The proposed amendment states: "The right of individuals to acquire, keep, possess, transport, carry, transfer, and use arms for defense of life and liberty, and for all other legitimate purposes is fundamental and shall not be denied or infringed, and any restriction on this right must be subjected to strict scrutiny." It sounds simple, but legal observers point out, rightly, that SB 303 is anything but simple.
"Strict scrutiny" is the highest standard of judicial review. The NRA correctly describes it as "the highest level of legal protection given to other fundamental rights such as life and free speech." The government must prove a "compelling" state interest in order to restrict such a right. Enshrining strict scrutiny into the state constitution to protect gun owners would not bar schools and houses of worship from designating themselves as gun-free. It would, however, open the door to litigating the issue. The Council for a Better Louisiana (CABL), a good-government watchdog, has taken the unusual step of joining this discussion, noting, "The threat of protracted litigation involving our university systems is yet another distraction we don't need." We agree.
State Sen. Neil Riser, R-Columbia, the bill's author, admits the NRA advised him on its crafting. Not surprisingly, the measure has won the enthusiastic support of Gov. Bobby Jindal, who never misses a chance to earn more "Bubba" bona fides. In early April, Jindal spoke at the NRA's annual convention in St. Louis. "It's the reason I push as hard as I can every day to protect our Second Amendment rights, not only in Louisiana but across this great country of ours," he told the crowd — with one eye, as usual, cast toward the national stage.
Orleans Parish District Attorney Leon Cannizzaro, who has seen much more gun violence than has Jindal — and who is hardly soft on crime — opposes the measure. "I can guarantee you [the proposal] does not stop crime in Orleans Parish," he told the House committee. He was joined by fellow district attorneys Charles Ballay of Plaquemines Parish and John
DeRosier of Calcasieu Parish, who echoed his message.
At the committee hearing, Democratic State Reps. Roy Burrell, Dalton Honore, Barbara Norton, Terry Landry and Helena Moreno repeatedly asked why Louisiana needs to amend its constitution to protect gun ownership. "I'm just trying to figure out how this gun bill is going to make Louisiana better and make citizens safer," said Landry, a former head of the Louisiana State Police. He added that he didn't want to send the state back to "the Wild, Wild West."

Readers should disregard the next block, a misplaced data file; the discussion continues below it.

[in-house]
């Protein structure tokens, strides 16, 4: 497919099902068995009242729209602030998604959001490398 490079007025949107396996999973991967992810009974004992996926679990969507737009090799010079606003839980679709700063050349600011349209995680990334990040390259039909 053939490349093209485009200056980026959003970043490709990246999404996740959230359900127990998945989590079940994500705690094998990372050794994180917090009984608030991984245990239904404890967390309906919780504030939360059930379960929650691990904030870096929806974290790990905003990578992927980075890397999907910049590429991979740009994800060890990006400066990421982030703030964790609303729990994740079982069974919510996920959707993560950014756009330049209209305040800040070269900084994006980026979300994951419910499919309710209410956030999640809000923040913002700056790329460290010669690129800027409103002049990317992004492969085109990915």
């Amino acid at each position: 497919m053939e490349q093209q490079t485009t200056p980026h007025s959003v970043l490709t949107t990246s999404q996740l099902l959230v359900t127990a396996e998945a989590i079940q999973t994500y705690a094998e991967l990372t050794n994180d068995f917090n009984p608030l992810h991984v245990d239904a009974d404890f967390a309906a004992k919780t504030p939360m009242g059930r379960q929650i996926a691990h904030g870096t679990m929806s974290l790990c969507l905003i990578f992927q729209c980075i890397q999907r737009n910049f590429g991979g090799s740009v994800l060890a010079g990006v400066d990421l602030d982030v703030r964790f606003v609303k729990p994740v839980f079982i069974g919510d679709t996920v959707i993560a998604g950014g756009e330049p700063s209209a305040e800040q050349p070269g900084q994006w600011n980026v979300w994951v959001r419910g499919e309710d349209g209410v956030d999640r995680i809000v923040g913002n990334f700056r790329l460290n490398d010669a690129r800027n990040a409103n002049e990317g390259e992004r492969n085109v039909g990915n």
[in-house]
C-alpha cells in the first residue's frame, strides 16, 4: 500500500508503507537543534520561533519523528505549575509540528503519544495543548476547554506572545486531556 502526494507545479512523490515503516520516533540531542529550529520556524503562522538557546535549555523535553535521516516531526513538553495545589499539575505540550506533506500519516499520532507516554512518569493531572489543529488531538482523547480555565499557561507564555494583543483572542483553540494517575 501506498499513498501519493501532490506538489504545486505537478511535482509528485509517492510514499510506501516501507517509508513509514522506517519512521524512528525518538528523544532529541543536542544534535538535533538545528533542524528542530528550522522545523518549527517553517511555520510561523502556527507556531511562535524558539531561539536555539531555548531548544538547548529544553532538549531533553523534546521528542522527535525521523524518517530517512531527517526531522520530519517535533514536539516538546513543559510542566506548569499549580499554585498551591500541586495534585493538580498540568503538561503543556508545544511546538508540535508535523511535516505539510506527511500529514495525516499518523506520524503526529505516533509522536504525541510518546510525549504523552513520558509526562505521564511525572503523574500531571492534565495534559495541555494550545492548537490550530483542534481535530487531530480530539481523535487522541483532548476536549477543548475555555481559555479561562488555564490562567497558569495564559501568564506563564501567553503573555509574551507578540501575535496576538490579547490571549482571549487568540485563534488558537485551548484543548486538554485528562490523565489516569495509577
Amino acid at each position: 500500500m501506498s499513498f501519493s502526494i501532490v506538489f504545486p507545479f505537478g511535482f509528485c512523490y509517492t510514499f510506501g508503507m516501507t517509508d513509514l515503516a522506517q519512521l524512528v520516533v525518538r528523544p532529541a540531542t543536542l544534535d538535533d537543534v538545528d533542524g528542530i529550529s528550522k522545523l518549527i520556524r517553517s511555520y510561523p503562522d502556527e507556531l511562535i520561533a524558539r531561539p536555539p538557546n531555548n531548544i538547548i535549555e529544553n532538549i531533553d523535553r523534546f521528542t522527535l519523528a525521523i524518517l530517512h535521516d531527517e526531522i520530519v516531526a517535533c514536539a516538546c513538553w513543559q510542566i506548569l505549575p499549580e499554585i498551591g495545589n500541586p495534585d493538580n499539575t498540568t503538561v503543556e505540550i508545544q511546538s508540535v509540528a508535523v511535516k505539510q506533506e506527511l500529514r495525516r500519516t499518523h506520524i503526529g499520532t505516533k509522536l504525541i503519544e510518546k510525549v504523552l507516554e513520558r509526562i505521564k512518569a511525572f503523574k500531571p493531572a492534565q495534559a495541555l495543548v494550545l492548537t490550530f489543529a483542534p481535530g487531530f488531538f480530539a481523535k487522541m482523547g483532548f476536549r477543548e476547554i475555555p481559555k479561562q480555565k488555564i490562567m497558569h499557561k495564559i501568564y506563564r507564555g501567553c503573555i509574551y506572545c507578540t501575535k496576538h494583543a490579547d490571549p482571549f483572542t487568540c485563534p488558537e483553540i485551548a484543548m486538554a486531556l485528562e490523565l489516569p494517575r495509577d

Riser said he introduced the bill to protect Second Amendment rights from future legislative bodies, should they want to introduce additional gun control bills, or "a liberal body in the future that won't let me shoot a pellet gun in my yard." We hope Riser's aim with a pellet gun is better than his grasp of the law. For starters, federal laws and constitutional protections regarding firearms supersede any laws the state might pass. Moreover, any Louisiana lawmaker foolhardy enough to try to restrict gun ownership would find him or herself immediately bounced out of office. (When Riser was asked by Norton to name three places he'd like to carry a firearm that he can't under current law, Riser said he'd like to be able to bring a gun to the state Capitol, to any person's home and across parade grounds — all currently prohibited.)
SB 303 doesn't roll back any existing gun laws. But it does monkey with the Louisiana Constitution while allowing some lawmakers to posture like tough guys — in defiance of the wisdom of the real tough guys, the DAs and cops who have to deal with the real bad guys who will no doubt take illicit advantage of laws like SB 303.
We get it: the thought of saying "no" to the NRA puts a yellow stripe down the backs of many Louisiana legislators. Nevertheless, SB 303 is a half-cocked notion. It should be defeated.